It seems to me that the weakest type of supernatural claim would be one where an observable phenomenon doesn’t make sense from the perspective of currently-understood science, but for which a natural explanation that we simply don’t understand yet does exist. This would follow the pattern that I described above, where natural phenomena, like lightning are considered to be supernatural up until the point that a naturalistic explanation is uncovered. It is quite trivial to demonstrate that a particular claim meets at least these criteria… simply showing that a phenomenon is not explained by current science is sufficient. I hope you will agree, however, that this is a very weak claim, and would be insufficient to justify, for example, the claims of divinity concerning Jesus Christ.  As history has progressed, as our scientific understanding go the world has grown, the purview of this weak form of supernaturalism has kept shrinking. Surely something more than the limitations of our current knowledge must be meant by the term supernatural, unless we were to adopt an unconventional view that the nature of the supernatural is entirely dependent upon perception. Calling something of this sort supernatural is really nothing more than being lazy about looking for the real explanations. Therefore it seems to me that natural-but-not-yet-understood isn’t really what anyone means by “supernatural,” at least not in a sense that can support belief in a religion.

To explore the other two possibilities, we need to look a bit more at what I mean by the mechanism of a miracle. Let’s suppose that God does something ‘miraculous’. Does God know how he did it? Supposedly, he knows everything, so I think so. It seems very likely that there is a process of some sort, where the steps of that process determine whether God is doing miracle A or miracle B. If this were not the case, then it is hard to envision what exactly we might mean by the statement, “God performed a miracle.” If someone would like to argue that point, I would love to hear a coherent explanation that I can try to understand and reply to. But lacking that, I’m going to move on assuming that for a hypothetical miracle that God performs, there is some kind of process he followed and that he, at least, understands that process.

Let’s look at the origins of life as a prototypical miracle that most theists believe God performed. In fact, let’s narrow it down to the first cell (I am leaving aside the argument about whether the first life is necessarily a cell; there are good reasons to think that it wasn’t, but enough theists have argued from the perspective of the first life being a cell that I will be happy to argue on that basis for the moment). How did he create this cell? It is made up of component parts… biomolecules arranged in particular ways, and each molecule composed of atoms, also arranged in particular ways. Even under the umbrella of, “God did it,” there are a lot of scientific questions that can be reasonably asked about the mechanism he employed Did God take preexisting atoms and/or molecules and arrange them into the cell? If he did so, what was the mechanism for how he moved them? We know that objects move based on applied forces. What kind of forces did God use to nudge the atoms/molecules into the right places? Electrical? Gravitational? Something else? Or instead, did he create the atoms out of nothing? Well, scientists know one way for this to happen, known as vacuum fluctuations. Did God “do it” by manipulating the potential fields of the vacuum? If God were to be so kind as to repeat the process for us, we might even be able to devise experimental methods whereby we could watch the process and narrow down what he was doing.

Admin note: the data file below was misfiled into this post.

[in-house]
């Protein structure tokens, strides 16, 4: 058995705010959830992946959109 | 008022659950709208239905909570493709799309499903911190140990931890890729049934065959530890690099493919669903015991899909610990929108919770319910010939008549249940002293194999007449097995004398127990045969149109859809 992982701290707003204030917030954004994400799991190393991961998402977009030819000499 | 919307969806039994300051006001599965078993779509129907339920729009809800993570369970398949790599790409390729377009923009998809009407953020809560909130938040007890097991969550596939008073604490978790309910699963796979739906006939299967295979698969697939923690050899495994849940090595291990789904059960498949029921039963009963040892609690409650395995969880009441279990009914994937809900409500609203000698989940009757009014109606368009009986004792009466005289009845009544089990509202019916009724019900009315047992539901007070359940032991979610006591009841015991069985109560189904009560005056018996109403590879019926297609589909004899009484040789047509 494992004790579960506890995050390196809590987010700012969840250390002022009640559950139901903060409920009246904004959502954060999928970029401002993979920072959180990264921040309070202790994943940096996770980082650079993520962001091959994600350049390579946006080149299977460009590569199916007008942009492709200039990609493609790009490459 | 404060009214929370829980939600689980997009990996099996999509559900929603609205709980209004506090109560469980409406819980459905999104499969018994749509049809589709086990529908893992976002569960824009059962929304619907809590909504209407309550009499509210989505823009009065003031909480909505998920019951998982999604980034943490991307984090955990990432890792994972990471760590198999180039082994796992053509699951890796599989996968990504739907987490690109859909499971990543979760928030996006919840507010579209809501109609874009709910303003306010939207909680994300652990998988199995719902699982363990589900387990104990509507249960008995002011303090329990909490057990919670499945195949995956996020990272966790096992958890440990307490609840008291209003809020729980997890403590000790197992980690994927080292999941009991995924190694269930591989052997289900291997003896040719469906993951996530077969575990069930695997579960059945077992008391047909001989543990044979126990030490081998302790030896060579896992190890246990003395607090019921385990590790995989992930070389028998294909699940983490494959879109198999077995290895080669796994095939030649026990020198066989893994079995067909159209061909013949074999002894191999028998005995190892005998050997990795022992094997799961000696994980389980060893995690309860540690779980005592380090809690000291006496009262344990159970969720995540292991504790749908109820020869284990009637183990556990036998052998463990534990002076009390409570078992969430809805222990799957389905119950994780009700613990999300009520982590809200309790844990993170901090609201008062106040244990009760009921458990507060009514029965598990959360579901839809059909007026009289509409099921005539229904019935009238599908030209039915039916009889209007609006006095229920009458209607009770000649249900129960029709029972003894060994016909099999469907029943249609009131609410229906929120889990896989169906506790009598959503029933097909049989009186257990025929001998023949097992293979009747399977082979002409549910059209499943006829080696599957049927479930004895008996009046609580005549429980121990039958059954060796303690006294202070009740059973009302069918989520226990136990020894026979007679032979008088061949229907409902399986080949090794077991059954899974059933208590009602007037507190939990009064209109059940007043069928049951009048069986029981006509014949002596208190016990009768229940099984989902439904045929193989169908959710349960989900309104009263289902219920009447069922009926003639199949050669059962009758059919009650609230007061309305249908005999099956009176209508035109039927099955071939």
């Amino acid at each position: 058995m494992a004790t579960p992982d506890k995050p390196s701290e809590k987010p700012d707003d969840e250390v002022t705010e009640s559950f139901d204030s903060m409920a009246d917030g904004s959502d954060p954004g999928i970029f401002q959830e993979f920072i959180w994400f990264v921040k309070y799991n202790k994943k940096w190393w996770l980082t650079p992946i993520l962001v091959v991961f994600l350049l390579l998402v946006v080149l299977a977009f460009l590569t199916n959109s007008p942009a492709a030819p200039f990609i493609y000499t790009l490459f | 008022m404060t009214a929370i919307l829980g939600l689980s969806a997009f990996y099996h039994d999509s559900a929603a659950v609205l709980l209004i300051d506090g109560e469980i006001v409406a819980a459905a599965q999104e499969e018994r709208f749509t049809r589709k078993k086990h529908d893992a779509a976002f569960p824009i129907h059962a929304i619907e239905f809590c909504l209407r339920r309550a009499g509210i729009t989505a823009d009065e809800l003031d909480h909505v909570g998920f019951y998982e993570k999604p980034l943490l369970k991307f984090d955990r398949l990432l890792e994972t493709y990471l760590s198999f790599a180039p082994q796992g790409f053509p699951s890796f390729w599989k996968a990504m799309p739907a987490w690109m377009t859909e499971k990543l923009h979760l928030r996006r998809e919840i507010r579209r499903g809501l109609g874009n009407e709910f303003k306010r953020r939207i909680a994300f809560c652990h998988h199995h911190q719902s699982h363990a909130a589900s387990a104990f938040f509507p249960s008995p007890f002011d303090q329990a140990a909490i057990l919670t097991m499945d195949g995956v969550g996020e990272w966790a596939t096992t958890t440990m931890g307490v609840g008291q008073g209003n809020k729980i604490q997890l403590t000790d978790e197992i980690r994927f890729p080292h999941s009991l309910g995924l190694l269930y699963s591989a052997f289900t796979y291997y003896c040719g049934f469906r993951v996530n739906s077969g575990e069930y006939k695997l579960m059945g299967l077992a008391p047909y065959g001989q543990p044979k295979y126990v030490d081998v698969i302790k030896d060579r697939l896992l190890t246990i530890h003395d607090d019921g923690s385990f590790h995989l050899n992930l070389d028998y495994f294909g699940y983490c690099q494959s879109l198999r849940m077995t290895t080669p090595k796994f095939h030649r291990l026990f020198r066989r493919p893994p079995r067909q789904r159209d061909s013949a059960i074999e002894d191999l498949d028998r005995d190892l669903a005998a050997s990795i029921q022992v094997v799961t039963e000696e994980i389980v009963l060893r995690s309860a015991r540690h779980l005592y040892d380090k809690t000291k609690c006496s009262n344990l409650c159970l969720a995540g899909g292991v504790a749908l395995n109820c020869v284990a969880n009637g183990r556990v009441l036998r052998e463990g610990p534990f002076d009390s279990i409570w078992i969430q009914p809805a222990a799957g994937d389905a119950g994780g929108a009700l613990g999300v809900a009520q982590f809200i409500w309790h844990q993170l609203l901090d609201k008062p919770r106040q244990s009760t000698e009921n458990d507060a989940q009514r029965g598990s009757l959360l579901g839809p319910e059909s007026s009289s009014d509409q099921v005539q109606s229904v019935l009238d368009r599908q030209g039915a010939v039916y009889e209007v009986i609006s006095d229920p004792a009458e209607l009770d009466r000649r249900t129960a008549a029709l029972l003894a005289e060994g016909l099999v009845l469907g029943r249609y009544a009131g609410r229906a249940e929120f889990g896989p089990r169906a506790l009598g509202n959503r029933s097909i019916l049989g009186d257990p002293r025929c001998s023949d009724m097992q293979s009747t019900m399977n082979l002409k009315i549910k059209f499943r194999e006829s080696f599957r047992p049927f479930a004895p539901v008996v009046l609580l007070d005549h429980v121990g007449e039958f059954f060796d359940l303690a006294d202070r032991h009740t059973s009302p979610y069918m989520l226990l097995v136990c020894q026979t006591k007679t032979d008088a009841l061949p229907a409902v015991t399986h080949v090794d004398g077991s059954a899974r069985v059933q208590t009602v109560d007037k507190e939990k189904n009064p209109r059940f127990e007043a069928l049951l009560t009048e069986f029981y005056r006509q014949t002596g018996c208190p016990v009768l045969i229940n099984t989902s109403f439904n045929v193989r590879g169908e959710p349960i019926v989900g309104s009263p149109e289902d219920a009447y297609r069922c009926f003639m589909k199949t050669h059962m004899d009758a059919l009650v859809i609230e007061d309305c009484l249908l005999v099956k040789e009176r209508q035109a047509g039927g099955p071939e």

But here’s the thing… if we in fact started to figure out the mechanism, then isn’t what we are doing really just expanding the concept of what is natural? Sure, maybe there is an intelligent agent behind the process, and if that intelligent agent were to cooperate we might even be able to directly detect the actions of that intelligent agent. But since there is a process that is being followed, it seems much more reasonable to call the process “natural” than “supernatural.”

You see, trying to answer any question by simply saying, “God did it,” shows an amazing lack of imagination, because it ignores all of the interesting ‘how’ questions, questions that are definitely within the realm of investigatability, if God would only repeat his performance where we could watch. Because there is a mechanism, it is a natural (i.e., describable) process, even if we couldn’t do it ourselves. Incidentally, being able to do it ourselves has nothing to with the parts of reality that we can understand scientifically. We can’t make a black hole, and yet they are perfectly natural.

Where does that leave us?

So here’s what I’m left with. I cannot conceive of what anyone actually means by the word “supernatural.” It seems to me that either “natural” hasn’t been defined to be big enough, or maybe “supernatural” is itself as self-contradictory as a living dead horse. I have a strong feeling that even on a purely linguistic level the concept of the supernatural is a euphemism for, “I don’t have enough curiosity to even want to figure out how it worked.”